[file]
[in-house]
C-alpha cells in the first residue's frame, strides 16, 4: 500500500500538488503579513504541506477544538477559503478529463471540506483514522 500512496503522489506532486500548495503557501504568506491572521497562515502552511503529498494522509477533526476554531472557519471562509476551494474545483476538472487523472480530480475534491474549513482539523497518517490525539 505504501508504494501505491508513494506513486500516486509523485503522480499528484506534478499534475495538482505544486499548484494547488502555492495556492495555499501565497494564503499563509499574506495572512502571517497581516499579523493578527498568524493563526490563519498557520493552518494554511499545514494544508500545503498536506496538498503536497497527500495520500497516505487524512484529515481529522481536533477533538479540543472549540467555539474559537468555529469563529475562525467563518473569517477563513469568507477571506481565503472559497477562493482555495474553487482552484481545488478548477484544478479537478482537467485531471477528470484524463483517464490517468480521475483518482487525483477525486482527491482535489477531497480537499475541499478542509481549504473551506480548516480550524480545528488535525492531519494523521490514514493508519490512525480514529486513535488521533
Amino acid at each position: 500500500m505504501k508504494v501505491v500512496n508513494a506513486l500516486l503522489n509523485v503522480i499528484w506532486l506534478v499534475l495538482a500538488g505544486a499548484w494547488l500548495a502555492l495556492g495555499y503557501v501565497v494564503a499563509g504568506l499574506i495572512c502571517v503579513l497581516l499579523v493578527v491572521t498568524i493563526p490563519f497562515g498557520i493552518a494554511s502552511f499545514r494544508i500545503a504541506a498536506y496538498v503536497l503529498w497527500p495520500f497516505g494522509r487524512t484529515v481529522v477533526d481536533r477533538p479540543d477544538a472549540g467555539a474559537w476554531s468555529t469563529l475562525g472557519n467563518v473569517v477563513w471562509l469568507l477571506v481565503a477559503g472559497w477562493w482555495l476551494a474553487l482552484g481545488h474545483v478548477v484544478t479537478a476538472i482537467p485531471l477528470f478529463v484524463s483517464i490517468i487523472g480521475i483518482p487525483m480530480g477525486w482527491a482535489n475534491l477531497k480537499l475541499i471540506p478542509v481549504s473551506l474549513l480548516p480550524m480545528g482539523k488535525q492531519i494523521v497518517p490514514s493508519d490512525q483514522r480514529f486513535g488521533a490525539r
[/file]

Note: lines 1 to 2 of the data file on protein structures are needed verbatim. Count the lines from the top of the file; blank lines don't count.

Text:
[in-house]
C-alpha cells in the first residue's frame, strides 16, 4: 500500500500538488503579513504541506477544538477559503478529463471540506483514522 500512496503522489506532486500548495503557501504568506491572521497562515502552511503529498494522509477533526476554531472557519471562509476551494474545483476538472487523472480530480475534491474549513482539523497518517490525539 505504501508504494501505491508513494506513486500516486509523485503522480499528484506534478499534475495538482505544486499548484494547488502555492495556492495555499501565497494564503499563509499574506495572512502571517497581516499579523493578527498568524493563526490563519498557520493552518494554511499545514494544508500545503498536506496538498503536497497527500495520500497516505487524512484529515481529522481536533477533538479540543472549540467555539474559537468555529469563529475562525467563518473569517477563513469568507477571506481565503472559497477562493482555495474553487482552484481545488478548477484544478479537478482537467485531471477528470484524463483517464490517468480521475483518482487525483477525486482527491482535489477531497480537499475541499478542509481549504473551506480548516480550524480545528488535525492531519494523521490514514493508519490512525480514529486513535488521533